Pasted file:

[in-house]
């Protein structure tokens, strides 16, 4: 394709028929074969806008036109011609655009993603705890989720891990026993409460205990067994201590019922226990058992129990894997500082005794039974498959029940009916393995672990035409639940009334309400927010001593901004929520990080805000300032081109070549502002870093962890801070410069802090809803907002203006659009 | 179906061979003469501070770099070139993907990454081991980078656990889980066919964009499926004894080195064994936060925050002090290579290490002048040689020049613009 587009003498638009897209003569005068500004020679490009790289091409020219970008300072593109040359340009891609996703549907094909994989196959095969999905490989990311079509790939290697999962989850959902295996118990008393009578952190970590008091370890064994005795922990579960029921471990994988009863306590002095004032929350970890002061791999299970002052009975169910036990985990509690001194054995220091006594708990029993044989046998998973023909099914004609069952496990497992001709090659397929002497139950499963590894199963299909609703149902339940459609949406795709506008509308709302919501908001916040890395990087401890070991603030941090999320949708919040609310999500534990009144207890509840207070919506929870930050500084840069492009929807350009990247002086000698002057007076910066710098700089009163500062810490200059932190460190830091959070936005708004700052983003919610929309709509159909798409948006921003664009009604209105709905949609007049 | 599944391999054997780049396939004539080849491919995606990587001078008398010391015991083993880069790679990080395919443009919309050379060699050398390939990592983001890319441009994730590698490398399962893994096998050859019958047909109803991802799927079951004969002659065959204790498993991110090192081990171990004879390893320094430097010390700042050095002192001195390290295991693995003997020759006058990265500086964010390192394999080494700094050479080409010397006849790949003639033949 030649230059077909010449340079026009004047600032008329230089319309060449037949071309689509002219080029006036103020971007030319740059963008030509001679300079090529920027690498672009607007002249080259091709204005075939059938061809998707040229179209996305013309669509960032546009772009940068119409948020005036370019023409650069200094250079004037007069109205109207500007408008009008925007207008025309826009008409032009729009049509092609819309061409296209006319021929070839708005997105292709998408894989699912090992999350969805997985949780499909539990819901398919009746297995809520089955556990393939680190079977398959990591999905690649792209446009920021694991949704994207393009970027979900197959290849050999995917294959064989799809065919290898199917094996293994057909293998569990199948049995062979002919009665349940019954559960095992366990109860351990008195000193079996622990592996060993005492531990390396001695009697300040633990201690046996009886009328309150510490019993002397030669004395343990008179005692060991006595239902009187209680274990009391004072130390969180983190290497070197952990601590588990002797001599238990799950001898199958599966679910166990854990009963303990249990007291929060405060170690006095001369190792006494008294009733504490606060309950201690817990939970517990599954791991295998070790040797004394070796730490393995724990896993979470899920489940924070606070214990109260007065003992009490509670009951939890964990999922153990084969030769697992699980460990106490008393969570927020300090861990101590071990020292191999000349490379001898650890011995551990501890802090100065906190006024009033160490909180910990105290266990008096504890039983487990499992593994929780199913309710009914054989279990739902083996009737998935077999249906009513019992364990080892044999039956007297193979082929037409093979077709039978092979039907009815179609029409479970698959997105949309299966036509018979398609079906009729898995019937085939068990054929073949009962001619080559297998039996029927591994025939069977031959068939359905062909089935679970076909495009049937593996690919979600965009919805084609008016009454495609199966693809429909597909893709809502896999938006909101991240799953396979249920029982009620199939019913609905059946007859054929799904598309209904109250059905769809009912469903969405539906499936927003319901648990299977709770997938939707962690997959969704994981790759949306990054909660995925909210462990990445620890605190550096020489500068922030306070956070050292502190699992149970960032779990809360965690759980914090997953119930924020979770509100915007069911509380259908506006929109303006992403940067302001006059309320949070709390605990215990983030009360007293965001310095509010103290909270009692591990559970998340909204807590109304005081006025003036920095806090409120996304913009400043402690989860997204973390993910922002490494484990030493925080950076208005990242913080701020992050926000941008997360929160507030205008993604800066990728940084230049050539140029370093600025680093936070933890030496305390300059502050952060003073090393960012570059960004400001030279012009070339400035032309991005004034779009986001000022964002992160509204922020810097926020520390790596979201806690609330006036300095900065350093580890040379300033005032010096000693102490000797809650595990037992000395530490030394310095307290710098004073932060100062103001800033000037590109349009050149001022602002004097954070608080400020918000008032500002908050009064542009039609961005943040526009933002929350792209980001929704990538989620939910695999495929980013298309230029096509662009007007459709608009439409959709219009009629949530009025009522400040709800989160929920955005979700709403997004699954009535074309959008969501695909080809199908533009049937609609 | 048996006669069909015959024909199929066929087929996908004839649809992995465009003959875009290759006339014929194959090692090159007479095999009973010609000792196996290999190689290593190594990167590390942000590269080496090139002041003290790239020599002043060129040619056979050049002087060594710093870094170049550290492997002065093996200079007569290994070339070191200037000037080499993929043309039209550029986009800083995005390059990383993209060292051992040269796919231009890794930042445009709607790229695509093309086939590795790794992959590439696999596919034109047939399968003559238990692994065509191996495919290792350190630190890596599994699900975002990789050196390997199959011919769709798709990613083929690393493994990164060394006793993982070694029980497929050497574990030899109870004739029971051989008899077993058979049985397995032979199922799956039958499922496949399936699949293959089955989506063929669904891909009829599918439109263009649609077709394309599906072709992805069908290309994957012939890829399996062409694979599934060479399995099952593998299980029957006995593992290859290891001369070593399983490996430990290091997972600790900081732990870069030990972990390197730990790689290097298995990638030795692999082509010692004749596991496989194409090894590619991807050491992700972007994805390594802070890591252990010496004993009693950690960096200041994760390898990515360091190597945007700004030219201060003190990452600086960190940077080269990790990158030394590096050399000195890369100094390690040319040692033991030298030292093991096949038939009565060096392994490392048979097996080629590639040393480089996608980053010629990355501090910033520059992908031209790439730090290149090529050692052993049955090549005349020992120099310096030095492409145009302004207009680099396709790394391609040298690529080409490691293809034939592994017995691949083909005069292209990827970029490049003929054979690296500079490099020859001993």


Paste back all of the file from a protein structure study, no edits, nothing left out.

[in-house]
């Protein structure tokens, strides 16, 4: 394709028929074969806008036109011609655009993603705890989720891990026993409460205990067994201590019922226990058992129990894997500082005794039974498959029940009916393995672990035409639940009334309400927010001593901004929520990080805000300032081109070549502002870093962890801070410069802090809803907002203006659009 | 179906061979003469501070770099070139993907990454081991980078656990889980066919964009499926004894080195064994936060925050002090290579290490002048040689020049613009 587009003498638009897209003569005068500004020679490009790289091409020219970008300072593109040359340009891609996703549907094909994989196959095969999905490989990311079509790939290697999962989850959902295996118990008393009578952190970590008091370890064994005795922990579960029921471990994988009863306590002095004032929350970890002061791999299970002052009975169910036990985990509690001194054995220091006594708990029993044989046998998973023909099914004609069952496990497992001709090659397929002497139950499963590894199963299909609703149902339940459609949406795709506008509308709302919501908001916040890395990087401890070991603030941090999320949708919040609310999500534990009144207890509840207070919506929870930050500084840069492009929807350009990247002086000698002057007076910066710098700089009163500062810490200059932190460190830091959070936005708004700052983003919610929309709509159909798409948006921003664009009604209105709905949609007049 | 599944391999054997780049396939004539080849491919995606990587001078008398010391015991083993880069790679990080395919443009919309050379060699050398390939990592983001890319441009994730590698490398399962893994096998050859019958047909109803991802799927079951004969002659065959204790498993991110090192081990171990004879390893320094430097010390700042050095002192001195390290295991693995003997020759006058990265500086964010390192394999080494700094050479080409010397006849790949003639033949 030649230059077909010449340079026009004047600032008329230089319309060449037949071309689509002219080029006036103020971007030319740059963008030509001679300079090529920027690498672009607007002249080259091709204005075939059938061809998707040229179209996305013309669509960032546009772009940068119409948020005036370019023409650069200094250079004037007069109205109207500007408008009008925007207008025309826009008409032009729009049509092609819309061409296209006319021929070839708005997105292709998408894989699912090992999350969805997985949780499909539990819901398919009746297995809520089955556990393939680190079977398959990591999905690649792209446009920021694991949704994207393009970027979900197959290849050999995917294959064989799809065919290898199917094996293994057909293998569990199948049995062979002919009665349940019954559960095992366990109860351990008195000193079996622990592996060993005492531990390396001695009697300040633990201690046996009886009328309150510490019993002397030669004395343990008179005692060991006595239902009187209680274990009391004072130390969180983190290497070197952990601590588990002797001599238990799950001898199958599966679910166990854990009963303990249990007291929060405060170690006095001369190792006494008294009733504490606060309950201690817990939970517990599954791991295998070790040797004394070796730490393995724990896993979470899920489940924070606070214990109260007065003992009490509670009951939890964990999922153990084969030769697992699980460990106490008393969570927020300090861990101590071990020292191999000349490379001898650890011995551990501890802090100065906190006024009033160490909180910990105290266990008096504890039983487990499992593994929780199913309710009914054989279990739902083996009737998935077999249906009513019992364990080892044999039956007297193979082929037409093979077709039978092979039907009815179609029409479970698959997105949309299966036509018979398609079906009729898995019937085939068990054929073949009962001619080559297998039996029927591994025939069977031959068939359905062909089935679970076909495009049937593996690919979600965009919805084609008016009454495609199966693809429909597909893709809502896999938006909101991240799953396979249920029982009620199939019913609905059946007859054929799904598309209904109250059905769809009912469903969405539906499936927003319901648990299977709770997938939707962690997959969704994981790759949306990054909660995925909210462990990445620890605190550096020489500068922030306070956070050292502190699992149970960032779990809360965690759980914090997953119930924020979770509100915007069911509380259908506006929109303006992403940067302001006059309320949070709390605990215990983030009360007293965001310095509010103290909270009692591990559970998340909204807590109304005081006025003036920095806090409120996304913009400043402690989860997204973390993910922002490494484990030493925080950076208005990242913080701020992050926000941008997360929160507030205008993604800066990728940084230049050539140029370093600025680093936070933890030496305390300059502050952060003073090393960012570059960004400001030279012009070339400035032309991005004034779009986001000022964002992160509204922020810097926020520390790596979201806690609330006036300095900065350093580890040379300033005032010096000693102490000797809650595990037992000395530490030394310095307290710098004073932060100062103001800033000037590109349009050149001022602002004097954070608080400020918000008032500002908050009064542009039609961005943040526009933002929350792209980001929704990538989620939910695999495929980013298309230029096509662009007007459709608009439409959709219009009629949530009025009522400040709800989160929920955005979700709403997004699954009535074309959008969501695909080809199908533009049937609609 | 048996006669069909015959024909199929066929087929996908004839649809992995465009003959875009290759006339014929194959090692090159007479095999009973010609000792196996290999190689290593190594990167590390942000590269080496090139002041003290790239020599002043060129040619056979050049002087060594710093870094170049550290492997002065093996200079007569290994070339070191200037000037080499993929043309039209550029986009800083995005390059990383993209060292051992040269796919231009890794930042445009709607790229695509093309086939590795790794992959590439696999596919034109047939399968003559238990692994065509191996495919290792350190630190890596599994699900975002990789050196390997199959011919769709798709990613083929690393493994990164060394006793993982070694029980497929050497574990030899109870004739029971051989008899077993058979049985397995032979199922799956039958499922496949399936699949293959089955989506063929669904891909009829599918439109263009649609077709394309599906072709992805069908290309994957012939890829399996062409694979599934060479399995099952593998299980029957006995593992290859290891001369070593399983490996430990290091997972600790900081732990870069030990972990390197730990790689290097298995990638030795692999082509010692004749596991496989194409090894590619991807050491992700972007994805390594802070890591252990010496004993009693950690960096200041994760390898990515360091190597945007700004030219201060003190990452600086960190940077080269990790990158030394590096050399000195890369100094390690040319040692033991030298030292093991096949038939009565060096392994490392048979097996080629590639040393480089996608980053010629990355501090910033520059992908031209790439730090290149090529050692052993049955090549005349020992120099310096030095492409145009302004207009680099396709790394391609040298690529080409490691293809034939592994017995691949083909005069292209990827970029490049003929054979690296500079490099020859001993």